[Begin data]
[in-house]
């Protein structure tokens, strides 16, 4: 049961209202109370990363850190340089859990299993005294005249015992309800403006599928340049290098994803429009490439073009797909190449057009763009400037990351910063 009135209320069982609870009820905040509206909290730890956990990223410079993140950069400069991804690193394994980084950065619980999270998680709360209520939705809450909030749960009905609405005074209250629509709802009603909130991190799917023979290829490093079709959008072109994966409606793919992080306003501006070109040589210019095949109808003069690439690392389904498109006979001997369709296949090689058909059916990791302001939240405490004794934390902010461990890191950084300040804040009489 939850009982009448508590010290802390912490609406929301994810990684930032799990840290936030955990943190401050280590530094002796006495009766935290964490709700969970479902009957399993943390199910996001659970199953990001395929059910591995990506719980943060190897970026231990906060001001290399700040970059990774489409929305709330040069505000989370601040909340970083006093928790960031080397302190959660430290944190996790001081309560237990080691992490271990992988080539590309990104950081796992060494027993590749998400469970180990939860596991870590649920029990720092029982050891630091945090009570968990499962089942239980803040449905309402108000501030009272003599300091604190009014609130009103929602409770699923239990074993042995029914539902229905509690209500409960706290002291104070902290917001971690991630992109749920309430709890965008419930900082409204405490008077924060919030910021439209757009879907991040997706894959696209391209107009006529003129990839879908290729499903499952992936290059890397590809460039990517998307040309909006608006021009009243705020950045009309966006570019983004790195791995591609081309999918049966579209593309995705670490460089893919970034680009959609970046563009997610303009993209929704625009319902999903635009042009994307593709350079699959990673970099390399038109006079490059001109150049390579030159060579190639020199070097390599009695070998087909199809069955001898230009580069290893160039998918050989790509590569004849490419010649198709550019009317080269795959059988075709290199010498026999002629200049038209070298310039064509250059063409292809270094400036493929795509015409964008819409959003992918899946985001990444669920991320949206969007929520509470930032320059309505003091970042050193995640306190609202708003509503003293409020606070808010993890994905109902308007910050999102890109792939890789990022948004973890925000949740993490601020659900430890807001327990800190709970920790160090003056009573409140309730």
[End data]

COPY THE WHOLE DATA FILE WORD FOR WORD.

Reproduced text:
[in-house]
């Protein structure tokens, strides 16, 4: 049961209202109370990363850190340089859990299993005294005249015992309800403006599928340049290098994803429009490439073009797909190449057009763009400037990351910063 009135209320069982609870009820905040509206909290730890956990990223410079993140950069400069991804690193394994980084950065619980999270998680709360209520939705809450909030749960009905609405005074209250629509709802009603909130991190799917023979290829490093079709959008072109994966409606793919992080306003501006070109040589210019095949109808003069690439690392389904498109006979001997369709296949090689058909059916990791302001939240405490004794934390902010461990890191950084300040804040009489 939850009982009448508590010290802390912490609406929301994810990684930032799990840290936030955990943190401050280590530094002796006495009766935290964490709700969970479902009957399993943390199910996001659970199953990001395929059910591995990506719980943060190897970026231990906060001001290399700040970059990774489409929305709330040069505000989370601040909340970083006093928790960031080397302190959660430290944190996790001081309560237990080691992490271990992988080539590309990104950081796992060494027993590749998400469970180990939860596991870590649920029990720092029982050891630091945090009570968990499962089942239980803040449905309402108000501030009272003599300091604190009014609130009103929602409770699923239990074993042995029914539902229905509690209500409960706290002291104070902290917001971690991630992109749920309430709890965008419930900082409204405490008077924060919030910021439209757009879907991040997706894959696209391209107009006529003129990839879908290729499903499952992936290059890397590809460039990517998307040309909006608006021009009243705020950045009309966006570019983004790195791995591609081309999918049966579209593309995705670490460089893919970034680009959609970046563009997610303009993209929704625009319902999903635009042009994307593709350079699959990673970099390399038109006079490059001109150049390579030159060579190639020199070097390599009695070998087909199809069955001898230009580069290893160039998918050989790509590569004849490419010649198709550019009317080269795959059988075709290199010498026999002629200049038209070298310039064509250059063409292809270094400036493929795509015409964008819409959003992918899946985001990444669920991320949206969007929520509470930032320059309505003091970042050193995640306190609202708003509503003293409020606070808010993890994905109902308007910050999102890109792939890789990022948004973890925000949740993490601020659900430890807001327990800190709970920790160090003056009573409140309730």